On My Mother’s Birthday

My mother, Kathleen.  This photo was probably taken about 20 years ago.  Photo by Callen Harty.

My mother, Kathleen. This photo was probably taken about 20 years ago. Photo by Callen Harty.


I honestly didn’t think you would make it to 89. In fact I really didn’t think you would make it to 88. In the last couple years you have lost so much weight, you have had hospice coming in a couple times a week for a year, you were given last rites a half a year ago already. And yet, here you are at 89.

You have survived things that would have killed most others your age, or even younger, through sheer strength and determination. You have lived more than twice as long as my father. You have outlived two husbands. You have suffered and struggled and survived. I know where my survivor instinct originated. God only knows how much longer you will continue to survive. I have given up trying to predict when you will give up. I know it’s coming, but at this point I’m not going to even think of predicting you won’t make 90.

None of us know why you’re hanging on to this realm so tenaciously. I thought that at some point you would want to go meet the maker you have believed in so fiercely all these years and to be reunited with the loved ones who have already gone, so it feels like there must be unfinished business here. It ultimately doesn’t matter, but I think we are all still learning lessons from you.

Yes, you are physically weak–considerably less than a 90 pound weakling now–too thin for the hospice folks to even bother trying to weigh you. And your mind comes and goes. It can be hard not to be recognized by your own mother or to have to listen to you talking about things that are real to you but make no sense to the rest of us. And yet, even then, there is light in your eyes. Faith, hope, love . . . life, all reflected in your eyes.

I hope you hold on as long as that light is there and as long as there is some kind of joy for you in you doing so. Happy Birthday, with love and light.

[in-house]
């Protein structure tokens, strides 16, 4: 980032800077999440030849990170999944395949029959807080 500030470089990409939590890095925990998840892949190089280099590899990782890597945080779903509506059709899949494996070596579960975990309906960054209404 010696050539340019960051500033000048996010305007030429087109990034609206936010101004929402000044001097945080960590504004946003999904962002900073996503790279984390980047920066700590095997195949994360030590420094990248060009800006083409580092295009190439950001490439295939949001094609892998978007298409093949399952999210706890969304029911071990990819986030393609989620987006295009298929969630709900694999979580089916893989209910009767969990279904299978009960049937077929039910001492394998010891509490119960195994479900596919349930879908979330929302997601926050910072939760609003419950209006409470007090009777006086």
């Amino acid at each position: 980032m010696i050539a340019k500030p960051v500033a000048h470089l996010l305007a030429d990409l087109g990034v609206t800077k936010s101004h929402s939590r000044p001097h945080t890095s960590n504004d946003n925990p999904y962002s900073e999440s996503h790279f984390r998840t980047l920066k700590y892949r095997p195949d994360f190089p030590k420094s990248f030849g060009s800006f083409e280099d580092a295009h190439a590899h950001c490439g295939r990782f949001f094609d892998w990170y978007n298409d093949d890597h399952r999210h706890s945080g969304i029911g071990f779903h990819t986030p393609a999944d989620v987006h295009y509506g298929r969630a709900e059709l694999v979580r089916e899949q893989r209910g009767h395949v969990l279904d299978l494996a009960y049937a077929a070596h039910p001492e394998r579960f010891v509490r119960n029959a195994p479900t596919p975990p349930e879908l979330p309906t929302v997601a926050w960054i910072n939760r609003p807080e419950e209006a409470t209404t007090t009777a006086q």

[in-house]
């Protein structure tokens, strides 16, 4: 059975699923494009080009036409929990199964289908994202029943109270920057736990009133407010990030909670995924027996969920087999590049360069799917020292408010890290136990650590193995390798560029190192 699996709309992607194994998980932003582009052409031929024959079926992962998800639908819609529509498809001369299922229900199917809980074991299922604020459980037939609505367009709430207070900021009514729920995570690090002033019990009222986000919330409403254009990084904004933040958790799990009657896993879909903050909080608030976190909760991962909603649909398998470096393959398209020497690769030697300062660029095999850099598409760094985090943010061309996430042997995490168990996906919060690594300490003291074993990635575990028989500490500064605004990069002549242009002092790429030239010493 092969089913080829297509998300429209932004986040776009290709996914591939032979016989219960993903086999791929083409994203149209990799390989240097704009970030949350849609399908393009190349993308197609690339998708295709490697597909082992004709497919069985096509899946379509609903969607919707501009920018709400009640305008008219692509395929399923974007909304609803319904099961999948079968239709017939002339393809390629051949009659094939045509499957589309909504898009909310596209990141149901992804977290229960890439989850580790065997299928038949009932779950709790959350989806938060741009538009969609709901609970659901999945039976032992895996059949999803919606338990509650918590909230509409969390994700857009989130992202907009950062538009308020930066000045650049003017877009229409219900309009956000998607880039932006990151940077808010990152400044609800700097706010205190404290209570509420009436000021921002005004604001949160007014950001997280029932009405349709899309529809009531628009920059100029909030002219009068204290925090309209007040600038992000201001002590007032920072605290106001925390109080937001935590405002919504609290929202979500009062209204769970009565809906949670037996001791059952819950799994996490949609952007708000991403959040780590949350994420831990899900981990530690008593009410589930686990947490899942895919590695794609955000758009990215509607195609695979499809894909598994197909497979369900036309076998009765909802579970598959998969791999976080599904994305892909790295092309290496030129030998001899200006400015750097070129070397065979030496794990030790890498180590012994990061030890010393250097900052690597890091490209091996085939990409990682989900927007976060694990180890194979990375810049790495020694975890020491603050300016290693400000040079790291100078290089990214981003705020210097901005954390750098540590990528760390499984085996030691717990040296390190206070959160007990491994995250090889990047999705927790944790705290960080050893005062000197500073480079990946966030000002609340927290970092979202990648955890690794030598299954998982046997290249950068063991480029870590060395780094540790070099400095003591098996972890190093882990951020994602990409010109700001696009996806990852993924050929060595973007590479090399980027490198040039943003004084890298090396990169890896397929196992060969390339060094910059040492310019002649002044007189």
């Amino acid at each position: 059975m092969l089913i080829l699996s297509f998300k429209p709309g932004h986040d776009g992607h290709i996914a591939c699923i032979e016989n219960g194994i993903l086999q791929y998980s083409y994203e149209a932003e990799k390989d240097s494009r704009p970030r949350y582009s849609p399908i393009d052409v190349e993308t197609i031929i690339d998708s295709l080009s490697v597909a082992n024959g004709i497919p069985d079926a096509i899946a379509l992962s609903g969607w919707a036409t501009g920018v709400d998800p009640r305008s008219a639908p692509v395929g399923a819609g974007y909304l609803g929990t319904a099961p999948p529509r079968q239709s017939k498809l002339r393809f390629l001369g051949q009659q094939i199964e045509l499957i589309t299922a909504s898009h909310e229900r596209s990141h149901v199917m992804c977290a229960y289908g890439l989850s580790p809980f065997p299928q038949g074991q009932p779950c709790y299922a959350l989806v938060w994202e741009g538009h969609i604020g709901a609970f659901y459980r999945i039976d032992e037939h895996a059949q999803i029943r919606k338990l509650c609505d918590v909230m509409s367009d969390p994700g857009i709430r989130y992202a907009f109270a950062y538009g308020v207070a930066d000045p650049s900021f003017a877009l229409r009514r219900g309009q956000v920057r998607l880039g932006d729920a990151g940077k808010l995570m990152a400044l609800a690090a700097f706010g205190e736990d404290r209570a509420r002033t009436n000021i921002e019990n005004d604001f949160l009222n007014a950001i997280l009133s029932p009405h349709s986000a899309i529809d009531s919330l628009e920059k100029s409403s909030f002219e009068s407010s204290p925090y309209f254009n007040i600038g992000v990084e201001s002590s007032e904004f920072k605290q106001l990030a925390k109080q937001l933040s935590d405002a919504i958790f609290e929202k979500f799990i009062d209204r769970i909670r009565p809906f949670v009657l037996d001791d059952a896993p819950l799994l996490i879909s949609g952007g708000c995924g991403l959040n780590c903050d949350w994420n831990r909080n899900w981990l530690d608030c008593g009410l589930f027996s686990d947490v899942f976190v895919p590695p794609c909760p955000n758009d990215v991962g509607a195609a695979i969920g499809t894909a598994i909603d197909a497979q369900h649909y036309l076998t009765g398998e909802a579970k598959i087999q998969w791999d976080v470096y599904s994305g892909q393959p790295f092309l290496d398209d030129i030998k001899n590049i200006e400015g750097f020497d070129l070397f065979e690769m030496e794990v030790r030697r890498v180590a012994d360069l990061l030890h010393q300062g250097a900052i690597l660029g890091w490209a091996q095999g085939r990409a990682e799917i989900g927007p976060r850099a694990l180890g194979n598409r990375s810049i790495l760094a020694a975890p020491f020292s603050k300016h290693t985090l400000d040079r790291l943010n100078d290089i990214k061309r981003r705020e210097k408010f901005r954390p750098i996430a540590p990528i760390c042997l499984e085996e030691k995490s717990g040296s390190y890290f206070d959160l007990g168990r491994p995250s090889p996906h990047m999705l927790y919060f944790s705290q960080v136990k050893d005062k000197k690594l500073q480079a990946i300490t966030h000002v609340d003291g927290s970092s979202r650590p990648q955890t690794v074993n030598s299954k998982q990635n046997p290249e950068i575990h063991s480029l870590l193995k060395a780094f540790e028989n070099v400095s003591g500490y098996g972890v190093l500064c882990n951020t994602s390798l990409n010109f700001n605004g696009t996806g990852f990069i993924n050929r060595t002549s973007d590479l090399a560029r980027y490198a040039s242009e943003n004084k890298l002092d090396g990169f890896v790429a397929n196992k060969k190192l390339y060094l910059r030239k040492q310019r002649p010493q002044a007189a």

About Callen Harty

Originally from Shullsburg, Wisconsin Callen Harty is the author of four books and numerous published essays, poems, and articles. His most recent book is The Stronger Pull, a memoir about coming out in a small town in Wisconsin. His first book was My Queer Life, a compilation of over 30 years worth of writing on living life as a queer man. It includes essays, poems, speeches, monologues, and more. Empty Playground: A Survivor's Story, is a memoir about surviving childhood sex abuse. His play, Invisible Boy, is a narrative with poetic elements and is also an autobiographical look as surviving child sex abuse. All are available on Amazon.com (and three of them on Kindle) or can be ordered through local bookstores, He has written almost two dozen plays and 50 monologues that have been produced. Most of them have been produced at Broom Street Theater in Madison, Wisconsin where he started as an actor, writer, and director in 1983. He served as the Artistic Director of the theater from 2005-2010. Monologues he wrote for the Wisconsin Veterans’ Museum won him awards from the Wisconsin Historical Society and the American Association of State and Local History. He has also had essays, poems, and articles published in newspapers and magazines around the country and has taken the top prize in several photo contests. His writing has appeared in Out!, James White Review, Scott Stamp Monthly, Wisconsin State Journal, and elsewhere. He has had several essays published online for Forward Seeking, Life After Hate, and The Progressive. Callen has also been a community activist for many years. He was the co-founder of Young People Caring, UW-Madison’s 10% Society, and Proud Theater. He served as the first President of Young People Caring and as the Artistic Director for Proud Theater for its first five years. He is still an adult mentor for the group. In 2003 he won OutReach’s Man of the Year award for his queer community activism. OutReach is Madison, Wisconsin’s lesbian/gay/bisexual/transgender community center. He also won a Community Shares of Wisconsin Backyard Hero award for his sex abuse survivor activism work. He has been invited to speak before many community groups, at a roundtable on queer community theater in New York City, and has emceed several events. In 2016, Wisconsin Coalition Against Sexual Assault named him their annual Courage Award winner for his activism, writing, and speaking on sexual assault.
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1 Response to On My Mother’s Birthday

  1. marcea0k says:

    So incredibly beautiful and loving.

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